We should use static for the internal functions that are not part of the public interface. This will be important when we compile the implementation separately so that we can link with other code.

Const correctness

Consider which pointer arguments point to data that should not be modified, and add const where appropriate:

static unsigned long get_hash_index(char const *str) {

(or const char *; the order of the keywords doesn't matter, but the position relative to * does matter).

Allocations

We correctly test the result of malloc() here:

 char *s = malloc(size + 1);
 if (s) {
     rand_string(s, size);
 }
 return s;

But we use it without checking in other locations, such as:

struct HashItem * new_pair = (struct HashItem*) malloc(sizeof(HashItem));
new_pair->key = key;
new_pair->value = value;

That's Undefined behaviour waiting to bite. When we fix that, we'll need to change the function interface so that we can report the failure to the calling code.

BTW, there's no need to cast the result of malloc() like that; pointers to void can be assigned to variables of any pointer type.

I'd recommend re-writing that as

struct HashItem *new_pair = malloc(sizeof *new_pair);
if (!new_pair) {
    return ERROR_VALUE; /* use your preferred error type/value here */
}
new_pair->key = key;
new_pair->value = value;

Avoid while (1)

I think we can refactor hset() to replace the indefinite loop with a definite one, by reversing the sense of the if test:

bool hset(HashItem *hash_table[], char const *key, char const *value)
{
    unsigned long idx = get_hash_index(key);

    /* search the list for matching key */
    for (struct HashItem *node = hash_table[idx];  node;  node = node->tail) {
        if (strcmp(key, node->key) == 0) {
            node->value = value;
            return true;          /* success */
        }
    }

    /* not found - insert at head */
    struct HashItem *new_pair = malloc(sizeof *new_pair);
    if (!new_pair) {
        return false;       /* failed! */
    }

    new_pair->key = key;
    new_pair->value = value;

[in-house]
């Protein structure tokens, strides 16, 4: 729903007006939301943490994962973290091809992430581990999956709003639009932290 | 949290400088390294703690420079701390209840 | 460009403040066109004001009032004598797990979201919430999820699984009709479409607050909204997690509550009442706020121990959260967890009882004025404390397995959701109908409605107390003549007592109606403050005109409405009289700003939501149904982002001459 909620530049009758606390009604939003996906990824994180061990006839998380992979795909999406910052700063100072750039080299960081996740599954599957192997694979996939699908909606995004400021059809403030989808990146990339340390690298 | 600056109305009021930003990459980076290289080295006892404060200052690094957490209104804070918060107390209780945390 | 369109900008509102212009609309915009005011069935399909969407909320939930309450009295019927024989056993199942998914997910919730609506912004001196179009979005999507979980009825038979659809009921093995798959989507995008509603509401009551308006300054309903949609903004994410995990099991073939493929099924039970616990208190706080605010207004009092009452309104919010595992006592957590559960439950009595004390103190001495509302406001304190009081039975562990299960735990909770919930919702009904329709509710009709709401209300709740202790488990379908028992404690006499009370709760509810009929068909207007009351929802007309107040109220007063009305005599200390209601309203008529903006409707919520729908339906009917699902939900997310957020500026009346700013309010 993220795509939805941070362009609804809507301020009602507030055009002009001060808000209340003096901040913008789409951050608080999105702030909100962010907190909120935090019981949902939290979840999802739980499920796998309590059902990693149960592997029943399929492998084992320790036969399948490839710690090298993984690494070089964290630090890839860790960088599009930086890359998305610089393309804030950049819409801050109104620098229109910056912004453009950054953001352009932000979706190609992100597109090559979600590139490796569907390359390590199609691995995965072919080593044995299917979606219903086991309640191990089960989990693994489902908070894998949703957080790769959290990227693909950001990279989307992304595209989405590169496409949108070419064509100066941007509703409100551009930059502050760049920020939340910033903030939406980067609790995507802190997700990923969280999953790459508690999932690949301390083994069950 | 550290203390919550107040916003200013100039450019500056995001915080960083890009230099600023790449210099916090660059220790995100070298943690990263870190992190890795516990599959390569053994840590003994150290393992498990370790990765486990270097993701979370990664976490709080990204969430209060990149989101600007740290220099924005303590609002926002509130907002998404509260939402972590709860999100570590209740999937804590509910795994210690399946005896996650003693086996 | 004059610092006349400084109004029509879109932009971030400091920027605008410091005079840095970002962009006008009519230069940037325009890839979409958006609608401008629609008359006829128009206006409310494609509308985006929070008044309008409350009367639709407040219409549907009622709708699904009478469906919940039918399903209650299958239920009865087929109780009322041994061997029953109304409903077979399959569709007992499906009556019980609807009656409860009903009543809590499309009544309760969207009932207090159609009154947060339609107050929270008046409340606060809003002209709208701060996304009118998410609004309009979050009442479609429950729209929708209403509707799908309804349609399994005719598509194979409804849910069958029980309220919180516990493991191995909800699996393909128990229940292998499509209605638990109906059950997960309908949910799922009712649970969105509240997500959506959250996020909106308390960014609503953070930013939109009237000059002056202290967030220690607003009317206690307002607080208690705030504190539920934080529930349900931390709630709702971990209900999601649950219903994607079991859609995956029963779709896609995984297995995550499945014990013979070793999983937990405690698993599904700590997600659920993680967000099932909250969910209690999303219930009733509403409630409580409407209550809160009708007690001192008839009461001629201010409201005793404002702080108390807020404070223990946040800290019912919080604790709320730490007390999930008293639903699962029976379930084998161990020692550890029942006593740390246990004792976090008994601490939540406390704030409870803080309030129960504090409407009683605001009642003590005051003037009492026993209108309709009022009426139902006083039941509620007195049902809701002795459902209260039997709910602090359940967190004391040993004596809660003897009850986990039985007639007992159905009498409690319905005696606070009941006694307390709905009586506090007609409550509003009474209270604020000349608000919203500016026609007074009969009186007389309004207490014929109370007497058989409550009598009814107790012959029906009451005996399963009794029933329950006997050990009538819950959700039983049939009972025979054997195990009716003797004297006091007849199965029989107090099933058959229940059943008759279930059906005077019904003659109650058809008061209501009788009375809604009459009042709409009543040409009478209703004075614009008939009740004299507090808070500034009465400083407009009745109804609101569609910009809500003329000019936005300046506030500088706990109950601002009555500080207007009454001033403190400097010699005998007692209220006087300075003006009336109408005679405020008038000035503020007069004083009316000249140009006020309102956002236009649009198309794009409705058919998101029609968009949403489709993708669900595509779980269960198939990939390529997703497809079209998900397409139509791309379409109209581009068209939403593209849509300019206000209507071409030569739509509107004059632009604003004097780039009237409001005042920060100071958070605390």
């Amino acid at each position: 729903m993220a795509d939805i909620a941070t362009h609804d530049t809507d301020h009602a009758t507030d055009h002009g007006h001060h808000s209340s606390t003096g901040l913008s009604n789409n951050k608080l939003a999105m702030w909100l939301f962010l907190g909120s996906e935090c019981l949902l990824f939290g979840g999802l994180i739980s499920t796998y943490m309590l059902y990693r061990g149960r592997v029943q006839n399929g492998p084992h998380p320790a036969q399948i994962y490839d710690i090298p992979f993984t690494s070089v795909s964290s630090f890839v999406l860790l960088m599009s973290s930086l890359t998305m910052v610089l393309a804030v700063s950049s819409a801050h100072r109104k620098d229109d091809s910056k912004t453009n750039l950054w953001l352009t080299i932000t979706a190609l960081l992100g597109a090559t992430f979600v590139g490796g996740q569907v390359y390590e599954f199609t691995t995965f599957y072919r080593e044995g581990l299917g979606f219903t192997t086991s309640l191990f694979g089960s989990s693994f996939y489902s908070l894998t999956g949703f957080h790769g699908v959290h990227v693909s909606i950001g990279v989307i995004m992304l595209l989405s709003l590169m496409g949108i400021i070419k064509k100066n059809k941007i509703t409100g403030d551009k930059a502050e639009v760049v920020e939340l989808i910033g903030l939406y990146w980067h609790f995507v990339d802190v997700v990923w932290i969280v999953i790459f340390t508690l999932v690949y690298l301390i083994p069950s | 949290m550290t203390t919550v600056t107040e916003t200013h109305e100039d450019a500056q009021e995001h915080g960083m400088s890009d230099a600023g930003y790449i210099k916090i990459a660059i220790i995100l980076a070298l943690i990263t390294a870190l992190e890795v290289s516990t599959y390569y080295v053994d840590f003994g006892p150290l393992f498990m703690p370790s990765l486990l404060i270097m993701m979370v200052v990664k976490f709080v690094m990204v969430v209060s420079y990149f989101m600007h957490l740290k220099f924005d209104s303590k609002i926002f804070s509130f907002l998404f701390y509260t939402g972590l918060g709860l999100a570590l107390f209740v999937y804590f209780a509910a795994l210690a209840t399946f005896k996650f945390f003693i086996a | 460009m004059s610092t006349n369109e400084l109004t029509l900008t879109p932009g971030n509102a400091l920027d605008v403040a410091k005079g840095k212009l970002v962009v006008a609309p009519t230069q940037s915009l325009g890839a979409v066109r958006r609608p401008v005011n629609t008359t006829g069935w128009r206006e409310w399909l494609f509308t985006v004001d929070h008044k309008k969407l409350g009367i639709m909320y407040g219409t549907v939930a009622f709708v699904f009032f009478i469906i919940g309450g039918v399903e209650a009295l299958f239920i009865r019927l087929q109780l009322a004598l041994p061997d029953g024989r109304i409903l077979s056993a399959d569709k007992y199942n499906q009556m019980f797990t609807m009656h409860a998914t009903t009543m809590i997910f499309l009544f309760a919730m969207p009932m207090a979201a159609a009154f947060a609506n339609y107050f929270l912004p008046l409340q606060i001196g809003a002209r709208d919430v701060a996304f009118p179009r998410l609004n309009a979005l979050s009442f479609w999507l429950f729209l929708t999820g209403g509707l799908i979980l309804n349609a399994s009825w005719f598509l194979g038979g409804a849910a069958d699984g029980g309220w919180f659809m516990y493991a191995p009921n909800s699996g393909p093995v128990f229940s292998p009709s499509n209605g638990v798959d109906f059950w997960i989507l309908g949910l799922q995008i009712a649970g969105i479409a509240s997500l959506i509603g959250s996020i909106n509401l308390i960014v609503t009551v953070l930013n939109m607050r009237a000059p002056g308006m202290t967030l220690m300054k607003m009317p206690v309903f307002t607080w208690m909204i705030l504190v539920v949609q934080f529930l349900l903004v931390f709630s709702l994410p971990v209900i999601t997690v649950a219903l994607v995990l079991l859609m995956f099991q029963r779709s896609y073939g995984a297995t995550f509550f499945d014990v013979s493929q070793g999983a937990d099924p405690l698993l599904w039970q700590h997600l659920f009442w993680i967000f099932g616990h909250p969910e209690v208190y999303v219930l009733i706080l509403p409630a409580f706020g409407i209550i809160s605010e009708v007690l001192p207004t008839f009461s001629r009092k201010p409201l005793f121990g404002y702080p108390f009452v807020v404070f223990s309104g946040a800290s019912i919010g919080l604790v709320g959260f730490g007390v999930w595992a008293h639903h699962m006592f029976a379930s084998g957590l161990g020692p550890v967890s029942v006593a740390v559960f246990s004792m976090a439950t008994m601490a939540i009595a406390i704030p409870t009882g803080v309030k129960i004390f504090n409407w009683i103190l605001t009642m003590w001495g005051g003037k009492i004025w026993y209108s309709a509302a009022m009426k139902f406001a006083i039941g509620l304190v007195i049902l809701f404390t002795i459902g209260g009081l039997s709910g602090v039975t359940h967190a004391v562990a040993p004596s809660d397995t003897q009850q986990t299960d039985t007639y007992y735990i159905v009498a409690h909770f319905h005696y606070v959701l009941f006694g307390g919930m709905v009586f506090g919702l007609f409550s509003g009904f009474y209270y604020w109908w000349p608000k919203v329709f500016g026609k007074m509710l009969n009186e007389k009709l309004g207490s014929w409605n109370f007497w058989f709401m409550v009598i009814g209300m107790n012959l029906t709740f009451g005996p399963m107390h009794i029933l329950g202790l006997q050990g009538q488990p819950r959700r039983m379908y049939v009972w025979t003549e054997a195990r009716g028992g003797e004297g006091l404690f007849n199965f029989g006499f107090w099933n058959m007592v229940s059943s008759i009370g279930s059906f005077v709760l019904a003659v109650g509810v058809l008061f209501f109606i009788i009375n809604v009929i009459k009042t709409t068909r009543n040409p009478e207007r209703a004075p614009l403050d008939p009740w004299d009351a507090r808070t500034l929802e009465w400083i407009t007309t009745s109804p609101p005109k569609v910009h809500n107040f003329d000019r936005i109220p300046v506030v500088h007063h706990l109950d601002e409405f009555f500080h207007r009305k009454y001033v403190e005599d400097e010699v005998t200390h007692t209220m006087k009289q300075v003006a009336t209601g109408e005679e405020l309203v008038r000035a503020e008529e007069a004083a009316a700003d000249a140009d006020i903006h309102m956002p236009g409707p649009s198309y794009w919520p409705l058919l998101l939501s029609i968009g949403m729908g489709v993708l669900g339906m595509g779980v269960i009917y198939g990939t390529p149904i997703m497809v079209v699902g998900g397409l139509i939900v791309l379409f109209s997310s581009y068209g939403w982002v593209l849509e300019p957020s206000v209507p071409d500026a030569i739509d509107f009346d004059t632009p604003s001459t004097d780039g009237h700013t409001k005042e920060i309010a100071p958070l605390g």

new_pair->tail = hash_table[idx];
    hash_table[idx] = new_pair;
    return true;
}

Inserting at the head also eliminates the special case of the empty list - the for loop is empty in that case and we just drop through to the insertion code.

Prefer iteration to recursion

freeInnerNodes() will recurse as deeply as the list is long. We can easily avoid that, by iterating through the list instead:

void freeInnerNodes(struct HashItem * node)
{
    while (node) {
        struct HashItem *next = node->tail;
        freeNode(node);
        node = next;
    }
}

Don't assign to variables going out of scope

Very minor, but the last line of this function is completely pointless:

void freeNode(struct HashItem * node) {
  free(node->key);
  free(node->value);
  free(node);
  node = NULL;
}

No other code can access the variable node, so the assignment achieves nothing.

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  • \$\begingroup\$ 1) The difference in the allocations part is that the first piece of code, I copied it of stack overflow, while the second one I wrote it myself :D 2) in order for me to iterate when freeing memory instead of using recursion, I would have to know where the tail starts for each table, so I would have to iterate to get there, then "reverse" iterate to free each node. Wouldn't that be inefficient ? 3) I see you are using gcc with a bunch of flags then ulimit ? and at the end valgrind. I just used gcc hash_table.c . Where can I find information about your way of compiling ? Thanks you \$\endgroup\$ – Giannis Papaioannou Mar 15 at 18:58
  • 1
    \$\begingroup\$ I've edited to show how to iterate over the nodes, deleting as we go (the trick is to store the tail pointer before removing the node). The GCC flags are mostly to enable plenty of warnings; they are explained very well in the manual (-g includes debug symbols, so we get line numbers in any backtraces; -fPIC is probably not required). The ulimit is just [my standard way](q/165861) of running code from Stack Exchange (it helps prevent out-of-control test programs getting obstructing $DAY_JOB by competing for resources). \$\endgroup\$ – Toby Speight Mar 18 at 8:52